Her ex husband indicated belief in her death, and did search in areas of which a body would be found.
His language did not reveal knowledge of theft (though he may have known this, or association with thieves) but belief that she would not be found alive.
There is something important to learn here.
Statement Analysis teaches that where one is expected, through situation and relational status, to speak of one missing in the present tense, with hope that the missing is alive. When this is not heard, it is an indication that the subject (speaker) believes or even knows, the missing person is dead.
The teaching on this shows that there are factors in play, including how close one is to the missing, but also how long the person has been missing, and the natural conditions, including weather and location, will weigh upon language.
Yet there is something else here that is worth considering:
In this case it was an ex husband who not only referenced her as dead (and searched for her) but he did so in specifically referencing her in the positive, as a mother.
This is telling.
One may 'slip' into past tense for nefarious reasons (Casey Anthony did, caught herself, and corrected) but another may slip and even surprise himself with this.
This was in Clint Dunn's language when we spoke long ago. He even commented on it, as upsetting as it was, as time and the circumstances of his beloved Hailey's status wore against his natural denial.
In the case of Jennifer Hicks, the ex husband, while thinking of her as a mother, still spoke of her in the past tense.
This is not a 'slip' as above, but to accept not only that the missing Jennifer was deceased, but to accept that their daughter would no longer have her mother.
Statement Analysis: This is to say: he had strong or certain belief that she would not be found alive.
This means that a new level of resistance is broken: having to accept that the mother of my child is gone, or "my daughter will be motherless."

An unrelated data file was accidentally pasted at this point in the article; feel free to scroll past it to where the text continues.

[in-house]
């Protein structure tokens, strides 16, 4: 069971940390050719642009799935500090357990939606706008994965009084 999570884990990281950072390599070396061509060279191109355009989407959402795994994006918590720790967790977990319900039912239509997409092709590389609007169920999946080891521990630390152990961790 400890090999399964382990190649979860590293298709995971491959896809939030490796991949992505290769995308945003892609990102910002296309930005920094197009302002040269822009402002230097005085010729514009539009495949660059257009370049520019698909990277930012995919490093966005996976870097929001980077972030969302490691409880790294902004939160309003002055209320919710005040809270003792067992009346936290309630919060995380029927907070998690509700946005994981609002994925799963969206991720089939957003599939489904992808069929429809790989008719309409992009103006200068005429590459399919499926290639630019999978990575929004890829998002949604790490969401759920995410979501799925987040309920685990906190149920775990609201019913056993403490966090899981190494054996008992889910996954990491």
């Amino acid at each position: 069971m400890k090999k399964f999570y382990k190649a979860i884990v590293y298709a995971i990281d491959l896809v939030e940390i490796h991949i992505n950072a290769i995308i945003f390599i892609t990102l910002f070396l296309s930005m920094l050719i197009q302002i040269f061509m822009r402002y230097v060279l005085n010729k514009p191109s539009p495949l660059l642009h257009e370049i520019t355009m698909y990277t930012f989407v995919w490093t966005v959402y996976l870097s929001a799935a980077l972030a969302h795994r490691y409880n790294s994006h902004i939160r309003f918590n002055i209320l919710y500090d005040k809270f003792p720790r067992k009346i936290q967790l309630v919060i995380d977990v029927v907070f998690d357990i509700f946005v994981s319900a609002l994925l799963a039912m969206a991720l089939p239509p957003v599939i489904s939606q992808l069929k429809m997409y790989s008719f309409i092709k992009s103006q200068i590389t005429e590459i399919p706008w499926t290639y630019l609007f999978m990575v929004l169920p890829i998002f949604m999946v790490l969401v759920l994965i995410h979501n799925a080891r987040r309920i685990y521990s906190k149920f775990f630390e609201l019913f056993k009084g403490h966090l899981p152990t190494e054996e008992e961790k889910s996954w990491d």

This is something that has natural resistance in life.
A certain level of denial is common for all of us and the denial is worn down by time, circumstances (freezing temperatures) and of any information disclosed or found. This might have included the knowledge that Jennifer was involved in theft and may have felt that there was no way out and could not bear prison, or bear the thought that her daughter would see her own mother as a common thief.
The ex husband searched from the air. We did not hear news reports of him trying to exploit the public, emotionally or financially, but we did hear the past tense references plainly, and in context:
not only as an ex wife, something one may accept, but as the mother of his child: something far more difficult to accept.
In understanding the principle of past tense language in missing person cases, we must not only consider context, but proximity of the relationship:
Length of time missing
Known or suspected substance abuse issues
Mental health status
Family status (such as a teenaged runaway struggling at home0
Familiar Examples: the strongest are at the top
Biological Mother has the greatest resistance to accept death
Biological Father is generally second, close behind
Estranged but biological parents, Spouses
Step parents that are close
Siblings and ex spouses
Teachers, Community, Co workers, etc
Even a very close step parent will accept death before a distant biological parent. The tie is more powerful than what we might consider, especially when a parent is estranged.
Blood relations have stronger denial, overall, even with estrangement, than non-blood familiar relations. In this classification, however, married spouses are considered as "one"; that is, very close, and quite resistance to accepting death.